‘Pirate Eye’: Why Didn’t Someone Think of This Before?

PIRATE_EYE1-300x413Pirates have been pretty popular of late, and I’m not talking about the real life bad guys hanging off the coast of Africa, but, the Johnny Depp-Douglas Fairbanks fantasy pirates of the movies. There is even a genre of music called “Pirate Metal” which our friends at Wikipedia describes as “a subgenre of heavy metal,[1][2][3] characterized by its incorporation of pirate mythology within the music and sometimes in stage performances. Lyrics often use piratical jargon[1] and various musical genres, such as thrash,[4] speed metal,[1] and folk metal,[5] may be combined with traditional-sounding songs like sea shanties.[1] Folk instruments, such as the concertina, can be incorporated or emulated with synthesizers.[6] Band members often dress up in period costume during performances, and concert attendees may do so as well.[7] “. See https://en.wikipedia.org/wiki/Pirate_metal.

My son, the army lieutenant (said the proud dad), turned me on to AleStorm (a takeoff on mainstream rockers Halestorm) and their great song, “Drink,” where they sing that “We are here to drink your beer…Your alcohol to us will fall.” Sheer poetry.

So, when I saw that Action Lab Comics published a title called “Pirate Eye,” I just had to pick it up. Pirates and private eyes? Why wasn’t this genius mashup done before? Leave it to Action Lab, which is currently producing some of the most interesting, indeed, some of the best comics right now.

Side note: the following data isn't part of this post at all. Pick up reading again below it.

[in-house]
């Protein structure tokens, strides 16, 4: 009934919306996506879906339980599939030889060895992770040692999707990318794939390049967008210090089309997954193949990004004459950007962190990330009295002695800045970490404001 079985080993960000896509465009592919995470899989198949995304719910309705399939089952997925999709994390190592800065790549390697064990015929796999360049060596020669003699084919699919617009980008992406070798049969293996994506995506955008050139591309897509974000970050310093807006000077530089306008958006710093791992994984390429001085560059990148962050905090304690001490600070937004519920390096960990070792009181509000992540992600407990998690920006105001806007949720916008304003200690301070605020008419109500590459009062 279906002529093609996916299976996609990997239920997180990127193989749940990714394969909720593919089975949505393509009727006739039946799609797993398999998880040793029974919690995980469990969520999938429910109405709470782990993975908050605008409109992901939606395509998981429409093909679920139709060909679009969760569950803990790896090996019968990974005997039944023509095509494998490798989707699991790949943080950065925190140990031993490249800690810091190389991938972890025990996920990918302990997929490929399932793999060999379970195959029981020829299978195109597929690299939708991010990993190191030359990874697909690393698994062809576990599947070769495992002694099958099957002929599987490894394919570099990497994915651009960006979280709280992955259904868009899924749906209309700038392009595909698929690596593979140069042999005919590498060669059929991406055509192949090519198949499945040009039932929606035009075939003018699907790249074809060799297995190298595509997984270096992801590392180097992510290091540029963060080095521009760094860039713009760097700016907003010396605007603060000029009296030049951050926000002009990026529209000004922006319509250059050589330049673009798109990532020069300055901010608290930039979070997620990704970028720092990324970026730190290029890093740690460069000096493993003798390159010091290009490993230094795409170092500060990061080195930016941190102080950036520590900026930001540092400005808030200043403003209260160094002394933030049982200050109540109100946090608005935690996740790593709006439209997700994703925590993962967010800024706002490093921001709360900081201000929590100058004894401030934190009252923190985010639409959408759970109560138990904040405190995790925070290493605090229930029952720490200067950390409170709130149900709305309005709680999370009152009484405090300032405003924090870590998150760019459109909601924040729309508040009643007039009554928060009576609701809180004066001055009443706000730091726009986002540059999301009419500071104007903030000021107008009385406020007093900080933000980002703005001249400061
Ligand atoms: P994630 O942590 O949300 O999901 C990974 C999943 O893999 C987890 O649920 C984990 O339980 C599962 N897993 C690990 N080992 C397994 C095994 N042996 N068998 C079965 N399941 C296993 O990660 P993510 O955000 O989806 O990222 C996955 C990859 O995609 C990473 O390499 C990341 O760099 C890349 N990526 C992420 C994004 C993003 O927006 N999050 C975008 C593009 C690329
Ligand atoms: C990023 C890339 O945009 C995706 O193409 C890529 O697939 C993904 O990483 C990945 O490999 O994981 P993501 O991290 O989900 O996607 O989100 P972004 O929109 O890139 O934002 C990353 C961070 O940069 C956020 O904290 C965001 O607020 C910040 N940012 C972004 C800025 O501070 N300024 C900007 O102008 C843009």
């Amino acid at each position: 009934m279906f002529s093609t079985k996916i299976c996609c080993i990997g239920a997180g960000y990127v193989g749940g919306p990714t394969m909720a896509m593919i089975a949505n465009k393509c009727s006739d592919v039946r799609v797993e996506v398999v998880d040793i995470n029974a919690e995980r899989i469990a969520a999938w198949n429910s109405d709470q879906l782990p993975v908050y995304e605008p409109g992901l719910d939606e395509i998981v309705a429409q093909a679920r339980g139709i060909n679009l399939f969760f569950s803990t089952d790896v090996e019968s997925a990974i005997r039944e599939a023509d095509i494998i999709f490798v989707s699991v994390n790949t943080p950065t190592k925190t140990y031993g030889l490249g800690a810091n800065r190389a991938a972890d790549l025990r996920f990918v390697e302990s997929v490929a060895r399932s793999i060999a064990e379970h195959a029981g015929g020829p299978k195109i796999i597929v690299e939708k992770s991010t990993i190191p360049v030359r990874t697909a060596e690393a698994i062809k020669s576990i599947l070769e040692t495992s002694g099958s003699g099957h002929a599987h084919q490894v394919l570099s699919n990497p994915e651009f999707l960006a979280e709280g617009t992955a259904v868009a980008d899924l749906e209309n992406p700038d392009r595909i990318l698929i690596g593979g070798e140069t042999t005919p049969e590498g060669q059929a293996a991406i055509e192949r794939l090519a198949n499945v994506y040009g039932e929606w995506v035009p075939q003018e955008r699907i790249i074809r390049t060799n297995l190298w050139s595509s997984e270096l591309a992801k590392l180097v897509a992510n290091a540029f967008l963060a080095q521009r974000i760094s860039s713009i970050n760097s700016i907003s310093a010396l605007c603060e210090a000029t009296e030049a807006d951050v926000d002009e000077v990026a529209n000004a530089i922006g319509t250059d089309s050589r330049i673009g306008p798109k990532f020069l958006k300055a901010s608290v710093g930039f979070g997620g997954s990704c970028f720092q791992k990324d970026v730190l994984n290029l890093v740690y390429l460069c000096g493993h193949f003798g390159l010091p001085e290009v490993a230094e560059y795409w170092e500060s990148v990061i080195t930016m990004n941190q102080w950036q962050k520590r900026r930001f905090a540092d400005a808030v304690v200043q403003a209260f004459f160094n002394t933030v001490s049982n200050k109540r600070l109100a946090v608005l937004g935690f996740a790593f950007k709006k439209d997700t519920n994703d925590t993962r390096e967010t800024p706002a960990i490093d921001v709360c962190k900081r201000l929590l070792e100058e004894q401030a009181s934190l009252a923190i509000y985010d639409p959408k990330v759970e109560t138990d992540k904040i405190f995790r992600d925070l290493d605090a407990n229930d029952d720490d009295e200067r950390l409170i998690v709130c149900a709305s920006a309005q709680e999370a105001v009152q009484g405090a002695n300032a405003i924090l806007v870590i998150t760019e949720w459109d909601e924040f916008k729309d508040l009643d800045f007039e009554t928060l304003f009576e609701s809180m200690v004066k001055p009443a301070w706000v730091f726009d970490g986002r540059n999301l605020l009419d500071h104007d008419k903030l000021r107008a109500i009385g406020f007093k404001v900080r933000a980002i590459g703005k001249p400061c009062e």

This brings me to the comic book review. The stories are billed as “single shots” meaning, in this era of multi-issue sagas, the stories are complete in a single issue. They are neat little stories and author Joe Grahn does a fine job. Our Pirate Eye is Smitty, who lives in a port town and  gets work as a “finder.” He has an obsession with finding things out and, unfortunately, as a pirate this makes his captain nervous. Rather than thanking him for finding out who killed her first mate, she has Smitty beaten and stranded on a row boat, after all he’s told “How long did you think the Captain would employ a man from whom no secrets can be?”

Now, he works finding things. In volume one there are four stories of previously published comics. Each self-contained, but also adding a little more to the background of Smitty. In the first story, he is hired to find out if a young girl with an “X” branded on her did in fact murder a “client.” It is revealed  early on that Smitty, while having been a pirate, does not dishonor women, doesn’t frequent whorehouses and doesn’t like kidnapping women and forcing them to work as prostitutes. He has a moral code that Philip Marlowe or Sam Spade would recognize. These traits allow him to bring the story to a reasonable solution and ensure that the reader is rooting for him.

The art of Carl Yonder, who also colors and letters, perfectly complements the story and the atmosphere. The art is dark, muddy and raw. The photorealism or super hero style would have been jarring. These dark and claustrophobic stories and the art matches without sounding a single false note. You can smell the sea air and the stench of unwashed bodies.

Grahn and Yonder have created something unique and interesting. So, crank up some AleStorm and crack open an issue of Pirate Eye.